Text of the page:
Five Tips for Storing Your Car in Winter

Keep your vehicle in perfect shape even when it’s out of sight and out of mind.

Cars in winterGetty Images

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If you own a classic vehicle, a sports car, or simply a summer-oriented ride that only sees seasonal use, you probably store it over the winter—especially if you live in a climate where corrosive road salt and slippery, icy roads are a fact of life during the colder months.

How can you best protect your vehicle while keeping it locked away and safe from potential winter damage? Here are five winter car-storage tips.

Fill Up Your Fuel Tank

Before any long-term storage, it’s a good idea to fill your vehicle’s fuel tank all the way to the top. This dramatically reduces the potential for condensation to form either inside the tank itself or the fuel lines leading to the engine—if moisture collects, it can result in significant fuel-system corrosion.

Use Fuel Stabilizer

Over a prolonged period—usually three to six months—gasoline begins to break down chemically, separating into a mixture of water, varnishes and solvents, and other chemicals. Not only does the presence of water pose the potential for corrosion, but old, sludgy fuel can clog fuel lines and pumps. Add a bottle of fuel stabilizer to the gas tank and then run the vehicle’s engine for a few minutes to distribute it through the system.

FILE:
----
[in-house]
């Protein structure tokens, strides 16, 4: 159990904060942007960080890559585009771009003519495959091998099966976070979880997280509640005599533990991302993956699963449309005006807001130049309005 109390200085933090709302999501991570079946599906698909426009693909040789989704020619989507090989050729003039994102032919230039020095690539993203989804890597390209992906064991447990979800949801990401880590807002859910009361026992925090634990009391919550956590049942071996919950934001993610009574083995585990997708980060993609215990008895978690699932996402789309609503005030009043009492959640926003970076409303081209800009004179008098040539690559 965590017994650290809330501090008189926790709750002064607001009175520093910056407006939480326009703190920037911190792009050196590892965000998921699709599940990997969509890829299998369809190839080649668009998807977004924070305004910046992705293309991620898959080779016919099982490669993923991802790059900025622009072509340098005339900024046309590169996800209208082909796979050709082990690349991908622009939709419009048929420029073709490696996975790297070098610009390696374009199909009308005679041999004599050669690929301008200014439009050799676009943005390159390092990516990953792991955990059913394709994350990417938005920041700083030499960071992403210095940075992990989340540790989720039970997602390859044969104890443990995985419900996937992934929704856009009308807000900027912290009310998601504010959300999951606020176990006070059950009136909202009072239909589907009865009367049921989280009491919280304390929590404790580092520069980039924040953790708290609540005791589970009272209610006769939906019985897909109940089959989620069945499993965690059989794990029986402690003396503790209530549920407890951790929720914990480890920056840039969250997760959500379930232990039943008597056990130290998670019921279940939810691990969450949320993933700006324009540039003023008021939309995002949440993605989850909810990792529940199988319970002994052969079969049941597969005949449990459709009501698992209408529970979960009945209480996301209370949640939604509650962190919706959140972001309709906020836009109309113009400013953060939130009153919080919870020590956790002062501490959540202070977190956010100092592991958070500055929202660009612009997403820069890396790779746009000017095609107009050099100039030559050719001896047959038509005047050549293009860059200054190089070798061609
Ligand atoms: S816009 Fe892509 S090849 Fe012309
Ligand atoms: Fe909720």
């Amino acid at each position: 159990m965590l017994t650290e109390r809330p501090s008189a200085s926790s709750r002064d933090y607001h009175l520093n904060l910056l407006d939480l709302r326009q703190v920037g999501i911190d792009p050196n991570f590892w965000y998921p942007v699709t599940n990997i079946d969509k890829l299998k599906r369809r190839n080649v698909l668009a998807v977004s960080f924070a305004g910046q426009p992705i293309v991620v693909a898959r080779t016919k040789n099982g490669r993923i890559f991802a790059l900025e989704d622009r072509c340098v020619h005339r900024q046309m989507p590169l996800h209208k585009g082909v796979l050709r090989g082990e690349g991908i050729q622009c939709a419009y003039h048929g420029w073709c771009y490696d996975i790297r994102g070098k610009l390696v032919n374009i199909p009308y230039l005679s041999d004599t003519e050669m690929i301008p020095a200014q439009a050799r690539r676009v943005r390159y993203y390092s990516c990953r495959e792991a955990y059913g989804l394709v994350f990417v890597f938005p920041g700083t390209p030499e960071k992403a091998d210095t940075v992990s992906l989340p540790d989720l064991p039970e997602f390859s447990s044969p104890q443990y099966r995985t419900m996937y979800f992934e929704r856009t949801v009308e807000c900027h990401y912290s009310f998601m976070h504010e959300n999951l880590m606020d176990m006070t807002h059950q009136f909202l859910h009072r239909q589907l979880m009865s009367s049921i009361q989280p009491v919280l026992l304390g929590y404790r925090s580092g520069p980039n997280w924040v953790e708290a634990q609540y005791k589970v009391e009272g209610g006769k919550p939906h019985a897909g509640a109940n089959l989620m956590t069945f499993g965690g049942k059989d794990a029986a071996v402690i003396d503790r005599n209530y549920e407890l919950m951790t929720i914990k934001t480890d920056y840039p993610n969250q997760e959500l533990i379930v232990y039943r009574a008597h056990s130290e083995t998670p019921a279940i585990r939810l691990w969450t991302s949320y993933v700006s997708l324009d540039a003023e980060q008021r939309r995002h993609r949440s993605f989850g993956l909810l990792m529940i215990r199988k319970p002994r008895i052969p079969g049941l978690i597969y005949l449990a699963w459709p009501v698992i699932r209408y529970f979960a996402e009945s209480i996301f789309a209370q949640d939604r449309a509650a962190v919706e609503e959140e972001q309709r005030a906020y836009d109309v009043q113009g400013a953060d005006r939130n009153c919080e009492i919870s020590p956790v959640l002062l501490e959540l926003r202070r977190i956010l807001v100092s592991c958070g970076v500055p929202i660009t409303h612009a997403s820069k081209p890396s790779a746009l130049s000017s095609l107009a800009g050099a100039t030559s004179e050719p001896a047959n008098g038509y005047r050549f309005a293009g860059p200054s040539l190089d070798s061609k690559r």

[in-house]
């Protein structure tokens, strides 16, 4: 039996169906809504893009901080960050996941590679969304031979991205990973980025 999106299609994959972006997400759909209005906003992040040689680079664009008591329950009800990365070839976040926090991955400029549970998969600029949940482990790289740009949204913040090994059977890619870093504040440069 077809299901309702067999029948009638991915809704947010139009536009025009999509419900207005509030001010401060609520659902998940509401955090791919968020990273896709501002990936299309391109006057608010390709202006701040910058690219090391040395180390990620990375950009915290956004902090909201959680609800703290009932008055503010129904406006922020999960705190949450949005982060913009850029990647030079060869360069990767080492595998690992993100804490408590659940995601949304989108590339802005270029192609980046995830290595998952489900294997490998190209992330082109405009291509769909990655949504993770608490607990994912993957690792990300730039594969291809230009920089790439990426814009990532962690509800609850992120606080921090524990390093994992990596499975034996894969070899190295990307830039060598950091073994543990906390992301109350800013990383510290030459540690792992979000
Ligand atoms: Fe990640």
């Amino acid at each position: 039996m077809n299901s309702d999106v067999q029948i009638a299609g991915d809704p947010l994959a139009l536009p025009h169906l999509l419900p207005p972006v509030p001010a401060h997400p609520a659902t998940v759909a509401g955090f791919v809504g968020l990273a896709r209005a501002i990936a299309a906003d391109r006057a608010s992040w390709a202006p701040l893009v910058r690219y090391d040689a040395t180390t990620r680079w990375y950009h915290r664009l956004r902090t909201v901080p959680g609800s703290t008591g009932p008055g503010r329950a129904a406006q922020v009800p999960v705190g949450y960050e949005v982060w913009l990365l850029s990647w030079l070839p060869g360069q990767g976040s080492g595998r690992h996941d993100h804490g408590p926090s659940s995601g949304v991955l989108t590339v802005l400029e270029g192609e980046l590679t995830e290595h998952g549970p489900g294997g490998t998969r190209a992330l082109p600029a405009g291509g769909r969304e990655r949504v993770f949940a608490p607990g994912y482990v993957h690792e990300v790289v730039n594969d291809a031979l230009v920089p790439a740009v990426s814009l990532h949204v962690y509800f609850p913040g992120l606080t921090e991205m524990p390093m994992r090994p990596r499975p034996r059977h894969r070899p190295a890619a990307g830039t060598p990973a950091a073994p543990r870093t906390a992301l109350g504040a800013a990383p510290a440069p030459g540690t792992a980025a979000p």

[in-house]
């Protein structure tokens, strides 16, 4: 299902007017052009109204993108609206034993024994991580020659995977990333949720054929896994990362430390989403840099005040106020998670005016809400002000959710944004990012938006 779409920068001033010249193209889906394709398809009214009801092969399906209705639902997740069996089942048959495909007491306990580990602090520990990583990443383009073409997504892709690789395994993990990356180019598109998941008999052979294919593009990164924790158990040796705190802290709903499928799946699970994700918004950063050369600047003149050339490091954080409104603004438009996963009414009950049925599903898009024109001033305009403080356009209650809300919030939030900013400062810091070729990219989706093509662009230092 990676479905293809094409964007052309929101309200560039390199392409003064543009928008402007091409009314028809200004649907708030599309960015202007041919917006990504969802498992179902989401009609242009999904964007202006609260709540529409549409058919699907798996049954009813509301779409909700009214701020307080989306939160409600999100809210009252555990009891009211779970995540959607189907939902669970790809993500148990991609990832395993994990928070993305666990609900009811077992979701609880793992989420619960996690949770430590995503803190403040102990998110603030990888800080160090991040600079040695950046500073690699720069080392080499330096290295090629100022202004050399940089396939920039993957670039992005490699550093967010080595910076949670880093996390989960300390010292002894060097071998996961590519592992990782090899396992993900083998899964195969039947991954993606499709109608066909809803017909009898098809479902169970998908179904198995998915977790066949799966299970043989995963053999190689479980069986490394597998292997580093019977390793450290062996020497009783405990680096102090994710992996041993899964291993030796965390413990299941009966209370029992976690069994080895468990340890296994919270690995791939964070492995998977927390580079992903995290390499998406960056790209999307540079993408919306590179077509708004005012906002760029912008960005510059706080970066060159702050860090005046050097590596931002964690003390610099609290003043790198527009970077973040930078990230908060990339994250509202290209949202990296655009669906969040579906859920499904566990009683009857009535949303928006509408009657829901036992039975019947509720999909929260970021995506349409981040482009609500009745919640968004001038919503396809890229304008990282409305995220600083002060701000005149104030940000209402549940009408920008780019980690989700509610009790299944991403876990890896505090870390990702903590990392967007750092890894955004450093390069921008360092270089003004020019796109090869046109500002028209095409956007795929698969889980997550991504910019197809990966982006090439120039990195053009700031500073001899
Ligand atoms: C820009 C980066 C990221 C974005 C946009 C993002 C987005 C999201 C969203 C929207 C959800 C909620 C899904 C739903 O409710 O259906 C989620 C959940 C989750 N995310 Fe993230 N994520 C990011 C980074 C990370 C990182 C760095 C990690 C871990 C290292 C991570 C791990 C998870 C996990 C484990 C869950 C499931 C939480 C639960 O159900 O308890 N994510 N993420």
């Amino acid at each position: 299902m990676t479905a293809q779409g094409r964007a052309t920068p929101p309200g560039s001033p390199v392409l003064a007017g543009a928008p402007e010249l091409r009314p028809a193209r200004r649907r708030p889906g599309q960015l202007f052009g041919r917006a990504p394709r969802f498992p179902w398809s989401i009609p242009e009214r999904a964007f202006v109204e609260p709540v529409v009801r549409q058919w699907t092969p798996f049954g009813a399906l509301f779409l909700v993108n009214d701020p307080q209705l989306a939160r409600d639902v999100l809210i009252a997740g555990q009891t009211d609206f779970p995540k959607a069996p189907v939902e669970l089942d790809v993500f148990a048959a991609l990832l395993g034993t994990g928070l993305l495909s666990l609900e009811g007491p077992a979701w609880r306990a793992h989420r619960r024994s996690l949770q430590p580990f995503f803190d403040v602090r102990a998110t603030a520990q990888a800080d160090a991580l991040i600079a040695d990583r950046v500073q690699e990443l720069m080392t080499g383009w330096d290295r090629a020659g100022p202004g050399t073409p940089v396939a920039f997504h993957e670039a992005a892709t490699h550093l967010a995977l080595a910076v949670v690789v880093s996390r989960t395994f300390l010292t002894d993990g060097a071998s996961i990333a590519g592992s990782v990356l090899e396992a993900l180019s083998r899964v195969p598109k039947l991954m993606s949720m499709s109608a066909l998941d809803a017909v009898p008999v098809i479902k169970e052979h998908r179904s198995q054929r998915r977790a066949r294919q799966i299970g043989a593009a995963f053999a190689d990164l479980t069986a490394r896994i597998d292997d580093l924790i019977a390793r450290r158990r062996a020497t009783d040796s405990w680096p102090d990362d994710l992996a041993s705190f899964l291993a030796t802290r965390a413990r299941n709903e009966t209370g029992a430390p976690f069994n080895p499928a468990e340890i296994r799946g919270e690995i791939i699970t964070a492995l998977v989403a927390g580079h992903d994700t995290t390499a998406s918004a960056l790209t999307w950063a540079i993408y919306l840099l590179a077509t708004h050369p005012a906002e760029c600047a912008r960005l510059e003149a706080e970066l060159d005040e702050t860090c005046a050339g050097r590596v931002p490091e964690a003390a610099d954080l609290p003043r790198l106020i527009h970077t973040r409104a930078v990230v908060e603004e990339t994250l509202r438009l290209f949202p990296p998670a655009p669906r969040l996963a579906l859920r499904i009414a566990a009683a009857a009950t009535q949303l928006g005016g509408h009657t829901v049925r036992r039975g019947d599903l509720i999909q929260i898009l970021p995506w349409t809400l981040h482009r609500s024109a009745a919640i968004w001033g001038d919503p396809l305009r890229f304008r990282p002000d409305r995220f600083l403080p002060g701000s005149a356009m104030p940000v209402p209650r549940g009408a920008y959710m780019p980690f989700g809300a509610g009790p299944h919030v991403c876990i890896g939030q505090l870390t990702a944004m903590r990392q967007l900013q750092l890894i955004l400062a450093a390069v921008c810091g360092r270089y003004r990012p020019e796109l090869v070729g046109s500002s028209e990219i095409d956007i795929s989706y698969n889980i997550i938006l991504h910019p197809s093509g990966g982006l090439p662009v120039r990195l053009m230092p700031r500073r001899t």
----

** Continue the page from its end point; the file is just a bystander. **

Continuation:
Connect a Battery Charger

An automotive battery will gradually lose its charge if it sits unused for a long period of time. If you’re storing a vehicle for more than three months, it’s a good idea to keep the battery connected to a low-power charger to ensure that it stays topped up. Not all winter storage spaces have access to electricity, so if that’s the case for you, remove the battery from the vehicle and attach it to a charger at home.

Clean Inside and Out

To avoid attracting unwanted attention from insects, mice, and other vermin, a deep clean of your automobile’s cabin prior to storage is highly recommended. Remove any crumbs or trash that might have fallen between cushions or under the seats, and give the interior a good vacuum.

Wash your vehicle’s exterior with the same attention to detail, so that dirt and grime don’t sit on its finish for months, bonding to the paint and trim. A coat of wax for added protection while in storage is also a good idea prior to walking away for the winter.

Keep It Under Cover

With a coat of wax in place, the last line of defense for your vehicle’s paint is a cover. Even in a space with good ventilation, it doesn’t take long for dust to accumulate on a parked car or truck. Over time, that layer of grit can bond, scratch, and mar paint, plastic, and chrome—not to mention work its way into climate-control vents, panel gaps, and under trim. A cover is an inexpensive way to keep your automobile from looking like a barn find when you go to fire it up in the spring.

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Benjamin Hunting
Benjamin Hunting is a writer and podcast host who contributes to a number of newspapers, automotive magazines, and online publications. More than a decade into his career, he enjoys keeping the shiny side up during track days and always has one too many classic vehicle projects partially disassembled in his garage at any given time. Remember, if it's not leaking, it's probably empty.